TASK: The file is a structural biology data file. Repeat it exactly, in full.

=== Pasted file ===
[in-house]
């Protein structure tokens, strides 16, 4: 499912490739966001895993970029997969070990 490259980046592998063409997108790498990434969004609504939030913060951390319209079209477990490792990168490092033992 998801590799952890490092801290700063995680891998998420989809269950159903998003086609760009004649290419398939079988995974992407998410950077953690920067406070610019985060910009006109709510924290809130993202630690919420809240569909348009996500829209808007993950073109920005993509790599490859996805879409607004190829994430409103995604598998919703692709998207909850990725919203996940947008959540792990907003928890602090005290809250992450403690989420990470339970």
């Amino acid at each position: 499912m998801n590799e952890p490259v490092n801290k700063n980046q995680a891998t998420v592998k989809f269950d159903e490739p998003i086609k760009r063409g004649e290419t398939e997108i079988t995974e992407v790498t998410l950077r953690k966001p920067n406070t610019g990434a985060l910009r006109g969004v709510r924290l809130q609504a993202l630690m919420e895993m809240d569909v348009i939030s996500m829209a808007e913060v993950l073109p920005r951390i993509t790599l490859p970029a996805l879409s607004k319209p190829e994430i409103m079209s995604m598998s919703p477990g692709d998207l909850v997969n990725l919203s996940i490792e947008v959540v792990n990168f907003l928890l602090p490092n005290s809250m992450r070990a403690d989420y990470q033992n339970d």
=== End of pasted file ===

[in-house]
């Protein structure tokens, strides 16, 4: 499912490739966001895993970029997969070990 490259980046592998063409997108790498990434969004609504939030913060951390319209079209477990490792990168490092033992 998801590799952890490092801290700063995680891998998420989809269950159903998003086609760009004649290419398939079988995974992407998410950077953690920067406070610019985060910009006109709510924290809130993202630690919420809240569909348009996500829209808007993950073109920005993509790599490859996805879409607004190829994430409103995604598998919703692709998207909850990725919203996940947008959540792990907003928890602090005290809250992450403690989420990470339970």
């Amino acid at each position: 499912m998801n590799e952890p490259v490092n801290k700063n980046q995680a891998t998420v592998k989809f269950d159903e490739p998003i086609k760009r063409g004649e290419t398939e997108i079988t995974e992407v790498t998410l950077r953690k966001p920067n406070t610019g990434a985060l910009r006109g969004v709510r924290l809130q609504a993202l630690m919420e895993m809240d569909v348009i939030s996500m829209a808007e913060v993950l073109p920005r951390i993509t790599l490859p970029a996805l879409s607004k319209p190829e994430i409103m079209s995604m598998s919703p477990g692709d998207l909850v997969n990725l919203s996940i490792e947008v959540v792990n990168f907003l928890l602090p490092n005290s809250m992450r070990a403690d989420y990470q033992n339970d």